The Enterprise picks up three Klingon fugitives whose presence creates a particular dilemma for Lt. Worf. These Klingons are unhappy with the way that peace with the Federation has impacted their people, and long for battles and glory. When Klingon authorities come to arrest them, they escape, and Worf must face down their leader with the Enterprise at stake.
Story by Maurice Hurley and Herbert Wright & D.C. Fontana. Teleplay by Maurice Hurley. Directed by Rob Bowman.
In spite of some weak moments, Heart of Glory is one of the best episodes of Next Generation up to this point, and and one of the most important in that it lays the groundwork for not just Lt. Worf as a character but the Klingons as they will be represented for the rest of Star Trek’s run on television (to date). It’s really here that we begin to get all that stuff about Klingon honor and warrior culture, that successfully achieves one of the goals of the new series and bring them beyond their original series origins as generic baddies. Actually, to be fair, this development was always there in the original series in a latent way, but not until now has it been so explicit.
All of this Klingon development would fall completely flat if it weren’t for Michael Dorn’s strengths as an actor. He is able to use his voice and body language in a way that became a bit cliched as the series went on, but only because it was so effective. The other Klingon characters are effective and the dilemma that they face in their failure to adjust to the changing ways of their people is well realized.
The weaknesses to the story come, as they often do, with the apparent inability of the Starfleet characters to do their job well. It’s sort of cool that the Klingons have a phaser hidden in their armor, but it doesn’t speak well of Enterprisesecurity that they aren’t able to pick upon this at all. More than that, the security officers (though they do take down one of the escaped Klingons) seem to be trained to stand or squat in the complete open when they’re in a shoot out. It’s like they want to get themselves shot. On top of all of that, it seems fairly evident from the moment that the Klingons arrive that they’re lying, yet nobody is really suspicious. (Who knows, maybe it’s just obvious to me because of dramatic conventions).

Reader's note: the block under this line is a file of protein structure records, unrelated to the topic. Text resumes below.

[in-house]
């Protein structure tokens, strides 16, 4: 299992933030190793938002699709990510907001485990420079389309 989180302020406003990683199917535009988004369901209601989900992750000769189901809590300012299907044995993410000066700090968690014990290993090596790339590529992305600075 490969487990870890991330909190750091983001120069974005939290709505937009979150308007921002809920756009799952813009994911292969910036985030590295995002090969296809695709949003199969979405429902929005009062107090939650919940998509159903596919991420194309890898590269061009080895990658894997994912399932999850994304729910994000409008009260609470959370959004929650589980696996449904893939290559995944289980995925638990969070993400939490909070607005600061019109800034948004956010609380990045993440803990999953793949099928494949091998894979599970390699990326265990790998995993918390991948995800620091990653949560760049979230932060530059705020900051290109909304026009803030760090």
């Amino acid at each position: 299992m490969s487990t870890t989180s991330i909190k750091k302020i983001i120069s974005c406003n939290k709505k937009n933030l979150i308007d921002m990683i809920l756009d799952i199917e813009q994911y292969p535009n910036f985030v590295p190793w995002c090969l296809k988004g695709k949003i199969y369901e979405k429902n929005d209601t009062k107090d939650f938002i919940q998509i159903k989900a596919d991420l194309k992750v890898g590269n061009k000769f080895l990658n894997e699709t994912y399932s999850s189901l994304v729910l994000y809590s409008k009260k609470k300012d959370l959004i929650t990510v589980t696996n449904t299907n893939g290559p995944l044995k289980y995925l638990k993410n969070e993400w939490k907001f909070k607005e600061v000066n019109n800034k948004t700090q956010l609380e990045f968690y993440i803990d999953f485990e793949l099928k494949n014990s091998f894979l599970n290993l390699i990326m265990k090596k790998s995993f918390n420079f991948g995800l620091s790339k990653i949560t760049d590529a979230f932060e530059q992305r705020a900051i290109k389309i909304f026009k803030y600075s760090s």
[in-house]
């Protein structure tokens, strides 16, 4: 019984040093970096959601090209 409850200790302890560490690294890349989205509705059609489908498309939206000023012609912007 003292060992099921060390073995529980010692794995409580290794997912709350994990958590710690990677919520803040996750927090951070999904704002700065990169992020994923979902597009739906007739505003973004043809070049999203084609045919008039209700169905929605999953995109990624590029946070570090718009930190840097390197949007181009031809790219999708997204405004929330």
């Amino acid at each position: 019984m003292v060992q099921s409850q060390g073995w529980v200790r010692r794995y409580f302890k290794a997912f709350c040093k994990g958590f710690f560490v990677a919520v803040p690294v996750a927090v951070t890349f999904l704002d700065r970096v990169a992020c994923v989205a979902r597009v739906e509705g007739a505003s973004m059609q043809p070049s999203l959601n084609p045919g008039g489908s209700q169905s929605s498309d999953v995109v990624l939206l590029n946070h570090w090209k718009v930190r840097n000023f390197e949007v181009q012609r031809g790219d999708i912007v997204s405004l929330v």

Incidentally, Picard really ought to instruct his officers that they need to report to him when a visitor to the Enterprise is lying to him, even if they do have deep personal connections to the liar. Worf doesn’t tell Picard that the Klingons are actually escaped fugitives, which is the sort of thing you’d think he’d want to know. Previously, Data made a similar omission in Datalore. I guess Worf redeems himself by killing Korris point blank with a phaser.
Shout Outs to the Past:
References are made to the Ferengi and separating the saucer section of the ship.
The Romulans and the Neutral Zone are mentioned again.
Setting Up the Future
• This story gives us Worf’s backstory. This includes references to Worf’s original home planet Khitomer, his later home Gault, his foster parents, and his foster brother. Many of these elements will feature prominently in later installments of Star Trek.
• There is also reference to the Talarians for the first time, who won’t show up until Season Four
• And as previously mentioned, this episode is the first place we start getting a lot of Klingon culture and lore, including the Klingon death ritual. This will also show up in future episodes.
• Geordi’s Visual Acuity Transmitter will pop up once of twice again in the series, although not nearly as often as you’d expect.
• Vaughn Armstrong plays Captain Korris. This is his first Star Trek role. He went on to have roles in Deep Space Nine, Voyager, Enterprise, and multiple Star Trek video games.
• David Froman, who appears as Captain K’Nera, was later a regular on Matlock.
• Dennis Madalone, who appears as Ramos (the security officer who just leaps out into the open and into the line of fire), was a stunt coordinator on Next Generation, Deep Space Nine, and Voyager
• It’s a nice bit of characterization with Geordi and his visual acuity transmitter – even if the actor playing Data from Geordi’s point of view is clearly not Brent Spiner.
• The whole story begins at the edge of the Neutral Zone. What Neutral Zone? In the original series, there were at least two – one for the Klingons and one for the Romulans. In this story, the crew is completely surprised to find Klingons on board the ship, and also stunned at the prospect of Romulans being anywhere nearby. You’d think that if this were either of their Neutral Zones that they’d be prepared for the possibility of the relevant race showing up.
• This establishes that Worf is the only Klingon in StarFleet
• Tasha asking Picard whether or not she should lead the team or stay at tactical makes her sound pretty inexperienced.
• The little girl is pretty relaxed about it all, being potentially held hostage.
• Wesley and Troi do not appear in this episode
• The Security Team are pretty lame – Ramos just jumps out into the line of fire, while the other guy takes down one guy but just kneels there in the open in the meantime.
• Up until this point, only three people had died in Next Generation – in this episode, three Klingons and two security officers are added to that number. All die in battle.
• For the first and I think only time in Star Trek, the Klingon homeworld is referred to as “Kling.” This was later, wisely, changed.
Dialogue High Point
The best dialogue is the first real “Klingon” speak that we have in the series, between Worf and Korris.
Worf: You have talked of glory and of conquest and legends we will write.
Korris: Yes, the birthright of every Klingon.
Worf: Yet, in all you say, Where are the words: duty, honor, loyalty, without which a warrior is nothing?